The last couple of years I have moved a little away from the centrality of a standard Christmas cake and given priority to making a Stollen.
The recipe I use is an amalgamation of one in a book and one I found on the internet.
The one in the book had no marzipan which is why I looked on the internet and it also included pepper as one of the spices. I am prepared to believe that pepper in sweet things is great but I wasn’t going to take the risk.
The one on the internet had marzipan but no rum and apart from the pepper I inclined more to the spice mix of the first.
So my hybrid recipe was born.
(I am sorry but with being so busy preparing for Christmas, I have just given the quantities in British imperial measurements.)
You start by taking:
- 14oz raisins
- 7oz currants
- 9oz chopped mixed peel
- 4oz chopped almonds
Add the zest (but not the juice) of 2 lemons
- 1 tsp ground cardamom
- 1/2 tsp grated nutmeg
- 1 tsp vanilla essence
- 6 tblsps dark rum
You mix all the above in a big bowl and leave for two hours for the flavours to mingle.
Using real vanilla essence, not flavouring, and starting with whole spices gives a better flavour.
Then you measure out
- 2lb 4oz strong white flour
- 1 tsp salt
- 12 tsps quick yeast
- 7oz caster suger
and mix together.
You need to use this much yeast because otherwise it will take forever to double in size.
You also take
- 14oz butter
- 18floz milk
Melt the butter, then add the milk and heat till it is tepid.
Then you mix the butter and milk into the flour mixture and knead for 10 to 15 minutes until the dough is springy.
It is a soft dough with a slightly greasy feel that is easy to knead, though I do start it off in the bowl until all is combined.
Spread out the dough and add the fruit mixture
and knead to incorporate all the fruit into the dough. The recipe in the book doesn’t add the fruit until after the dough has had it’s first rise but I prefer to do it this way, like the other recipe.
Cover with a tea towel or cling film and put in a warm place till it doubles in size. For me this takes at least a couple of hours.
The recipe in the book is for about half the above quantities and the other recipe says that it will make two or three stollens. Since the tradition is apparently to make two and give one away, this seemed a good quantity and not too much to knead. However the two or three stollens are actually very large so this year I am going to make the mixture into four stollens and keep one and give three away to family and friend.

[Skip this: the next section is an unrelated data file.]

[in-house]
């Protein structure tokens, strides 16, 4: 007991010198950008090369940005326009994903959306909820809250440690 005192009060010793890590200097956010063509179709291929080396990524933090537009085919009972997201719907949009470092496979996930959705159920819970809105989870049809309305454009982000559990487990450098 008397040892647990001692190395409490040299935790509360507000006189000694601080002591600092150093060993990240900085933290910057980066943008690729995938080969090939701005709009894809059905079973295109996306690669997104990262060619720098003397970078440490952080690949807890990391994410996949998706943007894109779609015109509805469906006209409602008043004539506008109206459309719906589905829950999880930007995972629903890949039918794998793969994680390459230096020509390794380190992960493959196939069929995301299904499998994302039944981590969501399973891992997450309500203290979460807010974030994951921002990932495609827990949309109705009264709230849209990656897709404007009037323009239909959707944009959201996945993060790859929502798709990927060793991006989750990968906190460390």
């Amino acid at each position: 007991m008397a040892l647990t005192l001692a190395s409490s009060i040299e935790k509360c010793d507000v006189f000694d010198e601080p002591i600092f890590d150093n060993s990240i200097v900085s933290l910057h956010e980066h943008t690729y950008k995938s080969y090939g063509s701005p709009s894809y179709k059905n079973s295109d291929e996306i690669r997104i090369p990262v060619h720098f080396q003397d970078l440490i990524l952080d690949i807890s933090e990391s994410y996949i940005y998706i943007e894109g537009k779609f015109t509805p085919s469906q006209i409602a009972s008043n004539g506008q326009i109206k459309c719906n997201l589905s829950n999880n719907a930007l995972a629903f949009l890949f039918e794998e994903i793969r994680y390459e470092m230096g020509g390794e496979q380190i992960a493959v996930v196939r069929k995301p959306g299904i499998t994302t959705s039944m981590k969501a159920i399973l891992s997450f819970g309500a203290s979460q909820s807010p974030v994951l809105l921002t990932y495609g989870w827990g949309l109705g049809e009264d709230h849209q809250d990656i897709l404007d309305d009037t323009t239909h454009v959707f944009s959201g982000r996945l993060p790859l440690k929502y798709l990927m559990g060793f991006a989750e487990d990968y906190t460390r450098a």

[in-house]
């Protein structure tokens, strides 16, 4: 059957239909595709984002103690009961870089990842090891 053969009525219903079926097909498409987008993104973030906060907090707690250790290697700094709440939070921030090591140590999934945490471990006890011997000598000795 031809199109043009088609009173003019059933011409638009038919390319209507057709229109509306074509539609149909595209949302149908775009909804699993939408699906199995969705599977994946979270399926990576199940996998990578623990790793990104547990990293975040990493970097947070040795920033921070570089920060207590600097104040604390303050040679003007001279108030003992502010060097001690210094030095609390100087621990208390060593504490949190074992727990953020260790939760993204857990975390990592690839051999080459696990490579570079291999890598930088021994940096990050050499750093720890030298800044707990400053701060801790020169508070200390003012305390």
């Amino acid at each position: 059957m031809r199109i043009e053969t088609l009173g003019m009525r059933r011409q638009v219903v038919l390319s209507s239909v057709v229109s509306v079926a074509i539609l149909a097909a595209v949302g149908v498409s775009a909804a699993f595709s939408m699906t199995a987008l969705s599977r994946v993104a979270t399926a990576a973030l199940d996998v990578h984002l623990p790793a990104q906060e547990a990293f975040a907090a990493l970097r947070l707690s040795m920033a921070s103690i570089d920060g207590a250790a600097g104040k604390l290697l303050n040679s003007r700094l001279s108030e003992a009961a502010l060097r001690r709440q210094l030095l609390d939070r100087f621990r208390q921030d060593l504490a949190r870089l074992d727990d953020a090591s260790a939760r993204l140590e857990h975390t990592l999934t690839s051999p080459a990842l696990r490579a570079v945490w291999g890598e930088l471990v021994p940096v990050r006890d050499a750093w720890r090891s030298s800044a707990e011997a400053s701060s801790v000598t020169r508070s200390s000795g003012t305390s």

When the dough has doubled in size you knock it back, divide into the number of stollens you want to make (this recipe will make at least two), knead lightly and roll out to a circle about 1 inch thick.
You then incorporate a roll of marzipan.
Since marzipan is easy to make I made my own.
The recipe says
- 16oz marzipan
You place the marzipan in the centre of a circle of dough
fold over one side and then the other, making the typical stollen crease.
Here are two of the four stollens ready for their second rise.
I am sure that you would be much better than me at the shaping but people seem to think they taste good.
Since the dried fruit on the outside tends to burn, this year I picked off the loose bits and ate them. 🙂
You then put them back in your warm place and leave for another hour or two, till they have again doubled in size.
The most difficult part is knowing how long to cook them and the best temperature, as I have a fan oven.
My latest method is to pre-heat the oven to 170-180 deg C, cover with a piece of foil to help prevent the fruit burning and then look at them after 40 – 45 minutes depending on size. If you make four it appears 30 mins would be better to start checking. One of the recipies says to insert a skewer and they are done if it comes out cleanly.
While they are still hot from the oven brush them with melted butter and dust generously with icing sugar.
And here are two of them after cooking. (They had 40 minutes and even with the foil got very brown. I also haven’t worked out how to stop them splitting in the middle.
They are best made a week before Christmas, to let the flavour develop, and keep for another week or so.
* * * * *
This week I have also made 3lb of mincemeat using Delia’s recipe but less sugar and some cranberry sauce using an amalgamation of my own.
I like to make my own mincemeat as I find it less acidic than the shop variety and the homemade cranberry sauce has more flavour. Both are so easy to make; I wish I had started making them years ago instead of only the last couple.
No fancy jars, just for the store cupboard.